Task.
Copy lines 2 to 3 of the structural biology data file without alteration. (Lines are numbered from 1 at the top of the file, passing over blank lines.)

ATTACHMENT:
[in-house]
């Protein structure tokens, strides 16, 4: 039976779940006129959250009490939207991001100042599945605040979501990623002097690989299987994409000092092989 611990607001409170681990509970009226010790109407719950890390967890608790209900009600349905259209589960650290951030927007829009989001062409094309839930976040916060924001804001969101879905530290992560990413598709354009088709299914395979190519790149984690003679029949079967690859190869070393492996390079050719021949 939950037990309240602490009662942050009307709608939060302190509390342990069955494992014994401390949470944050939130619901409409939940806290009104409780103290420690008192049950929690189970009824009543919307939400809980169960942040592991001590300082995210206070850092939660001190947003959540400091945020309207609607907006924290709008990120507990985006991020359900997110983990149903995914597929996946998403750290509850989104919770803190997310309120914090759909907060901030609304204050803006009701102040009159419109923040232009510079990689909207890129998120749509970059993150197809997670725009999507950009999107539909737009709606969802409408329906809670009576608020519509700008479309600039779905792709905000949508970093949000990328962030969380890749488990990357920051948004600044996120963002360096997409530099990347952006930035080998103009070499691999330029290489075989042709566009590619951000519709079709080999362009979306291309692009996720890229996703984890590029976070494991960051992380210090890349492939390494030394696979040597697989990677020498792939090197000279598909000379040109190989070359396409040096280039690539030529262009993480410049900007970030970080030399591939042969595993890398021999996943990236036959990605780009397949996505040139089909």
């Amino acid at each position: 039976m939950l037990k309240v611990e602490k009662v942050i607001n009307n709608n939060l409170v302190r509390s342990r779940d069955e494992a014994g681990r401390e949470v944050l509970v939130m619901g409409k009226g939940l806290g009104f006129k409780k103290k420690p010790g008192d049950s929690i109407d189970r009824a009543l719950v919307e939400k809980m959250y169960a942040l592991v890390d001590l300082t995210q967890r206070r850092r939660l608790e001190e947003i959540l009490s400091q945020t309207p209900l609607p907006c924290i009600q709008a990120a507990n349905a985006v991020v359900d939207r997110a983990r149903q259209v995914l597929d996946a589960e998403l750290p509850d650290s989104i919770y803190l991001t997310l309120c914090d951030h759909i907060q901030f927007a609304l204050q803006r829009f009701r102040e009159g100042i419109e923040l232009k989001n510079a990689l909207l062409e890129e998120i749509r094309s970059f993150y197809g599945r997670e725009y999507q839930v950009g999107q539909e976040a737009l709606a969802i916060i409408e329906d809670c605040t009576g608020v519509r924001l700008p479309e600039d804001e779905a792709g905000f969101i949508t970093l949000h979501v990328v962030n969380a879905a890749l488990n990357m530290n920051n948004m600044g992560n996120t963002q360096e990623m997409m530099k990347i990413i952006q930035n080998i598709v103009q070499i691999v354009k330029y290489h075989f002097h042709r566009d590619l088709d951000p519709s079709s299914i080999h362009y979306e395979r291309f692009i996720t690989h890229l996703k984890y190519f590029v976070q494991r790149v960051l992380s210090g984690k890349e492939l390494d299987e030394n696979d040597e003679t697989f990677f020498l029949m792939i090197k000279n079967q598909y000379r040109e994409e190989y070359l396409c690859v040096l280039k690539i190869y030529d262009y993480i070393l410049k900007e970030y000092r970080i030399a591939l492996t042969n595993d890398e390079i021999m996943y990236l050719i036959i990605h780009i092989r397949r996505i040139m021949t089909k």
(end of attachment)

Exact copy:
């Protein structure tokens, strides 16, 4: 039976779940006129959250009490939207991001100042599945605040979501990623002097690989299987994409000092092989 611990607001409170681990509970009226010790109407719950890390967890608790209900009600349905259209589960650290951030927007829009989001062409094309839930976040916060924001804001969101879905530290992560990413598709354009088709299914395979190519790149984690003679029949079967690859190869070393492996390079050719021949 939950037990309240602490009662942050009307709608939060302190509390342990069955494992014994401390949470944050939130619901409409939940806290009104409780103290420690008192049950929690189970009824009543919307939400809980169960942040592991001590300082995210206070850092939660001190947003959540400091945020309207609607907006924290709008990120507990985006991020359900997110983990149903995914597929996946998403750290509850989104919770803190997310309120914090759909907060901030609304204050803006009701102040009159419109923040232009510079990689909207890129998120749509970059993150197809997670725009999507950009999107539909737009709606969802409408329906809670009576608020519509700008479309600039779905792709905000949508970093949000990328962030969380890749488990990357920051948004600044996120963002360096997409530099990347952006930035080998103009070499691999330029290489075989042709566009590619951000519709079709080999362009979306291309692009996720890229996703984890590029976070494991960051992380210090890349492939390494030394696979040597697989990677020498792939090197000279598909000379040109190989070359396409040096280039690539030529262009993480410049900007970030970080030399591939042969595993890398021999996943990236036959990605780009397949996505040139089909």
């Amino acid at each position: 039976m939950l037990k309240v611990e602490k009662v942050i607001n009307n709608n939060l409170v302190r509390s342990r779940d069955e494992a014994g681990r401390e949470v944050l509970v939130m619901g409409k009226g939940l806290g009104f006129k409780k103290k420690p010790g008192d049950s929690i109407d189970r009824a009543l719950v919307e939400k809980m959250y169960a942040l592991v890390d001590l300082t995210q967890r206070r850092r939660l608790e001190e947003i959540l009490s400091q945020t309207p209900l609607p907006c924290i009600q709008a990120a507990n349905a985006v991020v359900d939207r997110a983990r149903q259209v995914l597929d996946a589960e998403l750290p509850d650290s989104i919770y803190l991001t997310l309120c914090d951030h759909i907060q901030f927007a609304l204050q803006r829009f009701r102040e009159g100042i419109e923040l232009k989001n510079a990689l909207l062409e890129e998120i749509r094309s970059f993150y197809g599945r997670e725009y999507q839930v950009g999107q539909e976040a737009l709606a969802i916060i409408e329906d809670c605040t009576g608020v519509r924001l700008p479309e600039d804001e779905a792709g905000f969101i949508t970093l949000h979501v990328v962030n969380a879905a890749l488990n990357m530290n920051n948004m600044g992560n996120t963002q360096e990623m997409m530099k990347i990413i952006q930035n080998i598709v103009q070499i691999v354009k330029y290489h075989f002097h042709r566009d590619l088709d951000p519709s079709s299914i080999h362009y979306e395979r291309f692009i996720t690989h890229l996703k984890y190519f590029v976070q494991r790149v960051l992380s210090g984690k890349e492939l390494d299987e030394n696979d040597e003679t697989f990677f020498l029949m792939i090197k000279n079967q598909y000379r040109e994409e190989y070359l396409c690859v040096l280039k690539i190869y030529d262009y993480i070393l410049k900007e970030y000092r970080i030399a591939l492996t042969n595993d890398e390079i021999m996943y990236l050719i036959i990605h780009i092989r397949r996505i040139m021949t089909k």